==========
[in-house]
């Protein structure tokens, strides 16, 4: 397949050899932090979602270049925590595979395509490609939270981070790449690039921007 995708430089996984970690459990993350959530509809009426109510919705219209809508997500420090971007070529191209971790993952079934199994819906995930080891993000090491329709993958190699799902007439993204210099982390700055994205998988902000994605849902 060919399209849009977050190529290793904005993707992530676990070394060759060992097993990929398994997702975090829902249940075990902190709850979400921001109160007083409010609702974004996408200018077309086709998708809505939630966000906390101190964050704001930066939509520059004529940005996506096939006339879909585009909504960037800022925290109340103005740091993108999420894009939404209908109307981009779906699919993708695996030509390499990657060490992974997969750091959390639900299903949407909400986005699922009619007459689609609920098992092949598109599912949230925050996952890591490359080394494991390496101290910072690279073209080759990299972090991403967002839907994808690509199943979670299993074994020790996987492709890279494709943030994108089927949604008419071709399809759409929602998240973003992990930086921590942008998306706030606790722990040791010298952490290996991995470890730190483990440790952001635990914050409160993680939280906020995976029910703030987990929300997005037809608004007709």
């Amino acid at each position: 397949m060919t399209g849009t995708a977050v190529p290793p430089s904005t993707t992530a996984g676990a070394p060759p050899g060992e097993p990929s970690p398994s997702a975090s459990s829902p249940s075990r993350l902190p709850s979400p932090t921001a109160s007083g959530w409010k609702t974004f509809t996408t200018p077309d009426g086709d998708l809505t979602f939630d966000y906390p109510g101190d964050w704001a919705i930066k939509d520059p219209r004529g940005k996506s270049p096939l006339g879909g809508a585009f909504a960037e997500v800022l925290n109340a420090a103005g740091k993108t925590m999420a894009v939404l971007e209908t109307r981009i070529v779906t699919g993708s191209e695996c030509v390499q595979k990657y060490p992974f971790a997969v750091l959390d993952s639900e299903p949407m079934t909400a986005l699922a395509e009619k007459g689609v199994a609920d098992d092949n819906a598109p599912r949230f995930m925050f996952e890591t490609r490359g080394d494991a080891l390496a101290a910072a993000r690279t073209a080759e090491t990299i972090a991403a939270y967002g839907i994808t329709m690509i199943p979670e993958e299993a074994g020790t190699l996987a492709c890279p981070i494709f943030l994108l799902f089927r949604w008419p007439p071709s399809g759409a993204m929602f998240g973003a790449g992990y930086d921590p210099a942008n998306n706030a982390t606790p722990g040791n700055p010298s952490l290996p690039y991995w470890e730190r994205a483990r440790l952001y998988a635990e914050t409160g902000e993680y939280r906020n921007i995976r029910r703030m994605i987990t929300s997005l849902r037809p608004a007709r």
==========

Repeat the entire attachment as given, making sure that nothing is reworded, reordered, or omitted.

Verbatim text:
[in-house]
């Protein structure tokens, strides 16, 4: 397949050899932090979602270049925590595979395509490609939270981070790449690039921007 995708430089996984970690459990993350959530509809009426109510919705219209809508997500420090971007070529191209971790993952079934199994819906995930080891993000090491329709993958190699799902007439993204210099982390700055994205998988902000994605849902 060919399209849009977050190529290793904005993707992530676990070394060759060992097993990929398994997702975090829902249940075990902190709850979400921001109160007083409010609702974004996408200018077309086709998708809505939630966000906390101190964050704001930066939509520059004529940005996506096939006339879909585009909504960037800022925290109340103005740091993108999420894009939404209908109307981009779906699919993708695996030509390499990657060490992974997969750091959390639900299903949407909400986005699922009619007459689609609920098992092949598109599912949230925050996952890591490359080394494991390496101290910072690279073209080759990299972090991403967002839907994808690509199943979670299993074994020790996987492709890279494709943030994108089927949604008419071709399809759409929602998240973003992990930086921590942008998306706030606790722990040791010298952490290996991995470890730190483990440790952001635990914050409160993680939280906020995976029910703030987990929300997005037809608004007709």
């Amino acid at each position: 397949m060919t399209g849009t995708a977050v190529p290793p430089s904005t993707t992530a996984g676990a070394p060759p050899g060992e097993p990929s970690p398994s997702a975090s459990s829902p249940s075990r993350l902190p709850s979400p932090t921001a109160s007083g959530w409010k609702t974004f509809t996408t200018p077309d009426g086709d998708l809505t979602f939630d966000y906390p109510g101190d964050w704001a919705i930066k939509d520059p219209r004529g940005k996506s270049p096939l006339g879909g809508a585009f909504a960037e997500v800022l925290n109340a420090a103005g740091k993108t925590m999420a894009v939404l971007e209908t109307r981009i070529v779906t699919g993708s191209e695996c030509v390499q595979k990657y060490p992974f971790a997969v750091l959390d993952s639900e299903p949407m079934t909400a986005l699922a395509e009619k007459g689609v199994a609920d098992d092949n819906a598109p599912r949230f995930m925050f996952e890591t490609r490359g080394d494991a080891l390496a101290a910072a993000r690279t073209a080759e090491t990299i972090a991403a939270y967002g839907i994808t329709m690509i199943p979670e993958e299993a074994g020790t190699l996987a492709c890279p981070i494709f943030l994108l799902f089927r949604w008419p007439p071709s399809g759409a993204m929602f998240g973003a790449g992990y930086d921590p210099a942008n998306n706030a982390t606790p722990g040791n700055p010298s952490l290996p690039y991995w470890e730190r994205a483990r440790l952001y998988a635990e914050t409160g902000e993680y939280r906020n921007i995976r029910r703030m994605i987990t929300s997005l849902r037809p608004a007709r």